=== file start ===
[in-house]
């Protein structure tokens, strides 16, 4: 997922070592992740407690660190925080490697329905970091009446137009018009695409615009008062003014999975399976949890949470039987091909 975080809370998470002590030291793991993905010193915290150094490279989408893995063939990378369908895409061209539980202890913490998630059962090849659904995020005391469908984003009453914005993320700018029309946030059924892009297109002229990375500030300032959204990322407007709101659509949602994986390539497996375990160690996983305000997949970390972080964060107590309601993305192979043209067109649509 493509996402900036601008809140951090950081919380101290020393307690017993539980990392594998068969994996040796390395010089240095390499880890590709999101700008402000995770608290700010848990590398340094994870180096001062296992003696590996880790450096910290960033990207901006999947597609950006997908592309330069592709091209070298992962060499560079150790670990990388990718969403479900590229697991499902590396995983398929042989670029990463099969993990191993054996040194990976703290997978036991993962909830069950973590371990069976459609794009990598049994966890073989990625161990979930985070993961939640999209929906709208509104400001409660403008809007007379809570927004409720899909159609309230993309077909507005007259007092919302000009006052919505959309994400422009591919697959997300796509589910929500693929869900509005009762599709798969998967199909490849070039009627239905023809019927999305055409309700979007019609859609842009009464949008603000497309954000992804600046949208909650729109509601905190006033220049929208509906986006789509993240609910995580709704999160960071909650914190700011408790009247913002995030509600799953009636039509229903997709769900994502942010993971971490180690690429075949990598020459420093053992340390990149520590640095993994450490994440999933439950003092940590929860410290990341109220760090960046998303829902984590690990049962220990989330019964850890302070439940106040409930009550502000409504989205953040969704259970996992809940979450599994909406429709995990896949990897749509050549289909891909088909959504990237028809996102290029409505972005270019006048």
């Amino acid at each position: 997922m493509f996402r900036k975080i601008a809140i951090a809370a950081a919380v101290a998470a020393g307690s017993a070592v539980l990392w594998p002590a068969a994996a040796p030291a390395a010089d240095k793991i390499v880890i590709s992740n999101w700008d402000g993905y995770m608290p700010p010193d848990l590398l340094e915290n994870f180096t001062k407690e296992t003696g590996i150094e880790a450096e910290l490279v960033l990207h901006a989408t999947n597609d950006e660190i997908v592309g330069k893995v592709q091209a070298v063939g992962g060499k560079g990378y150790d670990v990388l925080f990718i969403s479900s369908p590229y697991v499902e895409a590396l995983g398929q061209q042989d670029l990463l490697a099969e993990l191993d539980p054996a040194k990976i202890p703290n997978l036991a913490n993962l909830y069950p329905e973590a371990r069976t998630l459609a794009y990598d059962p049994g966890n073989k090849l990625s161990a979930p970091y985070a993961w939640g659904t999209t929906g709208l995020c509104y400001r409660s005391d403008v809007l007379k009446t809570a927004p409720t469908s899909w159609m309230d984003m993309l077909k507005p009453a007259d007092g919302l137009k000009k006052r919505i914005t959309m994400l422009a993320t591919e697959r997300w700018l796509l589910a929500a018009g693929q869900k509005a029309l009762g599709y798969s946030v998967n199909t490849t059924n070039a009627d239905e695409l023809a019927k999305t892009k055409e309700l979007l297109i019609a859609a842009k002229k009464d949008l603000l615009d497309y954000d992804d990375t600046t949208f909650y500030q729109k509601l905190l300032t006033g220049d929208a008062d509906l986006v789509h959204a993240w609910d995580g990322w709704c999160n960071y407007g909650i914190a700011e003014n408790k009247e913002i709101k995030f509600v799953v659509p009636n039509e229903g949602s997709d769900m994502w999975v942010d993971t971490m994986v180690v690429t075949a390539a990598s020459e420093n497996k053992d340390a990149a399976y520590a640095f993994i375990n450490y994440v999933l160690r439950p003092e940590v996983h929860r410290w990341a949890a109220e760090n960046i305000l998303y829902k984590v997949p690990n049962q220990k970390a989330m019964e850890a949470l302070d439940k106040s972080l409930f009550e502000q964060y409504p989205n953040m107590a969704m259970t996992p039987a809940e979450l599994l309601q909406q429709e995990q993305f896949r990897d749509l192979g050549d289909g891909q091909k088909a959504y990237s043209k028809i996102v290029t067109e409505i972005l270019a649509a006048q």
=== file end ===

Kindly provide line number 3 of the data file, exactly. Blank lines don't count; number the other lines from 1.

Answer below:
């Amino acid at each position: 997922m493509f996402r900036k975080i601008a809140i951090a809370a950081a919380v101290a998470a020393g307690s017993a070592v539980l990392w594998p002590a068969a994996a040796p030291a390395a010089d240095k793991i390499v880890i590709s992740n999101w700008d402000g993905y995770m608290p700010p010193d848990l590398l340094e915290n994870f180096t001062k407690e296992t003696g590996i150094e880790a450096e910290l490279v960033l990207h901006a989408t999947n597609d950006e660190i997908v592309g330069k893995v592709q091209a070298v063939g992962g060499k560079g990378y150790d670990v990388l925080f990718i969403s479900s369908p590229y697991v499902e895409a590396l995983g398929q061209q042989d670029l990463l490697a099969e993990l191993d539980p054996a040194k990976i202890p703290n997978l036991a913490n993962l909830y069950p329905e973590a371990r069976t998630l459609a794009y990598d059962p049994g966890n073989k090849l990625s161990a979930p970091y985070a993961w939640g659904t999209t929906g709208l995020c509104y400001r409660s005391d403008v809007l007379k009446t809570a927004p409720t469908s899909w159609m309230d984003m993309l077909k507005p009453a007259d007092g919302l137009k000009k006052r919505i914005t959309m994400l422009a993320t591919e697959r997300w700018l796509l589910a929500a018009g693929q869900k509005a029309l009762g599709y798969s946030v998967n199909t490849t059924n070039a009627d239905e695409l023809a019927k999305t892009k055409e309700l979007l297109i019609a859609a842009k002229k009464d949008l603000l615009d497309y954000d992804d990375t600046t949208f909650y500030q729109k509601l905190l300032t006033g220049d929208a008062d509906l986006v789509h959204a993240w609910d995580g990322w709704c999160n960071y407007g909650i914190a700011e003014n408790k009247e913002i709101k995030f509600v799953v659509p009636n039509e229903g949602s997709d769900m994502w999975v942010d993971t971490m994986v180690v690429t075949a390539a990598s020459e420093n497996k053992d340390a990149a399976y520590a640095f993994i375990n450490y994440v999933l160690r439950p003092e940590v996983h929860r410290w990341a949890a109220e760090n960046i305000l998303y829902k984590v997949p690990n049962q220990k970390a989330m019964e850890a949470l302070d439940k106040s972080l409930f009550e502000q964060y409504p989205n953040m107590a969704m259970t996992p039987a809940e979450l599994l309601q909406q429709e995990q993305f896949r990897d749509l192979g050549d289909g891909q091909k088909a959504y990237s043209k028809i996102v290029t067109e409505i972005l270019a649509a006048q």